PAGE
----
Then there’s the awkward problem of indefinite refunds. Profitable companies that sell significant amounts of goods abroad while producing or buying them mostly in the US will consistently owe negative taxes and be due for refunds. Seeing these enormous firms awarded billion-dollar refunds from the public coffers every year would not be a winning position for any politician, even if it means these corporations are heavily investing and hiring in the US.
And while a failure of the dollar to adjust appropriately would undermine the plan, rapid appreciation of the dollar similarly would have negative political consequences around the world. For one, it would be an immediate wealth transfer—a boon for foreign companies and countries that have invested in US businesses or debt, like China, and an immediate loss for US foreign investments denominated in foreign currencies. On a broader scale, it would further upset the efforts of emerging markets to avoid currency problems and financial crises connected to their dollar holdings.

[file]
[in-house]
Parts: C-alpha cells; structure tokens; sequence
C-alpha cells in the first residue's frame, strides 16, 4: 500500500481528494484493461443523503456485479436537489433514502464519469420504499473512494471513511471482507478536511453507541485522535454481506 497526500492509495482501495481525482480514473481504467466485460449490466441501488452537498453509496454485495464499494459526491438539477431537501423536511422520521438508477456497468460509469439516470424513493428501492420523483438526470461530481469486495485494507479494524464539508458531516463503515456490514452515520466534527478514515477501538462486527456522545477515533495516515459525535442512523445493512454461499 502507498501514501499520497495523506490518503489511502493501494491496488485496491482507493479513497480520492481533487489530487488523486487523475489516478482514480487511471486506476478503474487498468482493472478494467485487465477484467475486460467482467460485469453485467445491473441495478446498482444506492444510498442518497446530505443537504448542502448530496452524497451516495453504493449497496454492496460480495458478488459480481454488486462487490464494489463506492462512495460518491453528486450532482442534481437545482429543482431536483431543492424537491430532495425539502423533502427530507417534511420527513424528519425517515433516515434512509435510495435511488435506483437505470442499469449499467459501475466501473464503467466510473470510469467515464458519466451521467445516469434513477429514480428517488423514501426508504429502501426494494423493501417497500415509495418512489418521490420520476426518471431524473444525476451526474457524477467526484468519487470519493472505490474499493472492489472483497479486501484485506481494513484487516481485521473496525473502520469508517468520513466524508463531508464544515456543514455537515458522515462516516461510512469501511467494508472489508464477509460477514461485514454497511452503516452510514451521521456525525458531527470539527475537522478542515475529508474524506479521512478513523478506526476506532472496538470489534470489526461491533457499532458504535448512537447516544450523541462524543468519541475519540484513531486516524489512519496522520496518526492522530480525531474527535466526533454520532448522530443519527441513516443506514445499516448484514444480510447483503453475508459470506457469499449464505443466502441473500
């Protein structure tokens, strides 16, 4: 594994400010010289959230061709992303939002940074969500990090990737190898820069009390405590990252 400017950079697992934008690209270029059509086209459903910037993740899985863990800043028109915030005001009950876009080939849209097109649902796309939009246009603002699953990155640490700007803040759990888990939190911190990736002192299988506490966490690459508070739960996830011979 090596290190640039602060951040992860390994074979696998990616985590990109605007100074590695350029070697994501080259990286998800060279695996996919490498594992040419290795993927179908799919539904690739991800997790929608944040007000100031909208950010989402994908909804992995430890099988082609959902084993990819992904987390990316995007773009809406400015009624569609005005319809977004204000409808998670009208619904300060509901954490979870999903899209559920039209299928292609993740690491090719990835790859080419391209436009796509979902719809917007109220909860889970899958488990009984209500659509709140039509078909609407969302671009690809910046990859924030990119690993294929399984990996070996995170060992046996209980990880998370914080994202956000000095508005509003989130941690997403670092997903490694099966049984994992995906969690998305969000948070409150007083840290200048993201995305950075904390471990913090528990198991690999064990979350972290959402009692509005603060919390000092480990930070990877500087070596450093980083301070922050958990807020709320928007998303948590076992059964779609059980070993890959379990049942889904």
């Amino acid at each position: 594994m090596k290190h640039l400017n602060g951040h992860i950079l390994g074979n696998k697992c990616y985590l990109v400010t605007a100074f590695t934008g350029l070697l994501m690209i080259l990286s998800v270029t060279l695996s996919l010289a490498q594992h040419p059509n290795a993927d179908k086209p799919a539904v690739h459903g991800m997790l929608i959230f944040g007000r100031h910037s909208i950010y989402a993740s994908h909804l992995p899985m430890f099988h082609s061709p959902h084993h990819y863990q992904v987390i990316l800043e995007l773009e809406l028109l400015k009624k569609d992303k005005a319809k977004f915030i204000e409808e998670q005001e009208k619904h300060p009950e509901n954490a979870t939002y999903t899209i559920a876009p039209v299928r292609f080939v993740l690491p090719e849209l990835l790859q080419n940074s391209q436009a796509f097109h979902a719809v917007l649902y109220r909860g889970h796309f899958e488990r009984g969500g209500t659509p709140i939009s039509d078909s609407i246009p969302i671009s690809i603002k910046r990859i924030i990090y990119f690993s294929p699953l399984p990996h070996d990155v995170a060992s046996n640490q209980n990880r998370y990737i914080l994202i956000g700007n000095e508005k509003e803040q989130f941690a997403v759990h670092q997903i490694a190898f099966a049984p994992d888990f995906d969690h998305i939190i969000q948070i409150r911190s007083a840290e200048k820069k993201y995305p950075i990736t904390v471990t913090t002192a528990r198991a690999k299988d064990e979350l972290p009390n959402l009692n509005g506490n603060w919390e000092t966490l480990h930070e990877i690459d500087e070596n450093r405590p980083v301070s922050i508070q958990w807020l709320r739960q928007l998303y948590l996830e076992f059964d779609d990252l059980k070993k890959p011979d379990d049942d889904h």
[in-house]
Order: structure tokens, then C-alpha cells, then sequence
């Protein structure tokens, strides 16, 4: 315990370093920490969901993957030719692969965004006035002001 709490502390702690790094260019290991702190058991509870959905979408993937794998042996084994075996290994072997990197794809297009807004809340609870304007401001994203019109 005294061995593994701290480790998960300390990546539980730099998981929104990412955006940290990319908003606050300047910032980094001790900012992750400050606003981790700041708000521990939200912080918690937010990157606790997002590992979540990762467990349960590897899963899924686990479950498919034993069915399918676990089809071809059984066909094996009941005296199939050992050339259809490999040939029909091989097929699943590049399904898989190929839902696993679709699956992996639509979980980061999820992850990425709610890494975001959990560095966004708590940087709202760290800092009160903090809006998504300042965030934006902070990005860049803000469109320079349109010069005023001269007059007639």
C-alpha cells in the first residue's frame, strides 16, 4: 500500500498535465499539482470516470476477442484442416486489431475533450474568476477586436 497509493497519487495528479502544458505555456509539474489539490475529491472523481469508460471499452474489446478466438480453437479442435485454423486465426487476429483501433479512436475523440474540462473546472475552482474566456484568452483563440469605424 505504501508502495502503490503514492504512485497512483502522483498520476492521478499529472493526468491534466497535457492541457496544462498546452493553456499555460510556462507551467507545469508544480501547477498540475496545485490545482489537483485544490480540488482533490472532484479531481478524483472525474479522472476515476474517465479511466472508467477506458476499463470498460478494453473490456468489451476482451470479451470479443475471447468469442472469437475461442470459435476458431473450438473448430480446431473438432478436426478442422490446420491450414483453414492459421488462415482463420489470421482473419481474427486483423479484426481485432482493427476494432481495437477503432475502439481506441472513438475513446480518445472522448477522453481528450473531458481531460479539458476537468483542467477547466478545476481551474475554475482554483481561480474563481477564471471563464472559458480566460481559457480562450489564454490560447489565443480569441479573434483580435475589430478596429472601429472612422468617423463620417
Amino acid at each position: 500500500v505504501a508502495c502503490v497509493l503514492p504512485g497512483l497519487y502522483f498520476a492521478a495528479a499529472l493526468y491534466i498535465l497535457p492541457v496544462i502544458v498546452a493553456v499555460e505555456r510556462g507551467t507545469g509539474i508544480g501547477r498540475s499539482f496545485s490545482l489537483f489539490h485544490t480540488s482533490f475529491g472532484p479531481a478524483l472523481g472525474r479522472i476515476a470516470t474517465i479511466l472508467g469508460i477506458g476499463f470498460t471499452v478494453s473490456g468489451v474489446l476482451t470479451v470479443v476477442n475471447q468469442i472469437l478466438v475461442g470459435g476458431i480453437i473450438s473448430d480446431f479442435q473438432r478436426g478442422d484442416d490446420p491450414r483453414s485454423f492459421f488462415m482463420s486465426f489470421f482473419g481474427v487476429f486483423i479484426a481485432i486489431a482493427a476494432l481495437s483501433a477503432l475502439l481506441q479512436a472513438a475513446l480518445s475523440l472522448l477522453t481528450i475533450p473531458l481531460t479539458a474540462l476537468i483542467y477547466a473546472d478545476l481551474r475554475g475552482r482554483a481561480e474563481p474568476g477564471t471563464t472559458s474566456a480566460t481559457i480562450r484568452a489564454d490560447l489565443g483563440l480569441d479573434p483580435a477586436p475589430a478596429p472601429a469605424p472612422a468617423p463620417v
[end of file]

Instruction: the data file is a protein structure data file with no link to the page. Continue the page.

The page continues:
“Mysticism about the right value of the dollar is perennial and overvalued,” Holtz-Eakin says. “If you have dollar-denominated liabilities, they are more expensive to you. If the US were to undertake a big tax reform, and you’re the finance minister of a developing country, you certainly ought to have the brains to refinance.”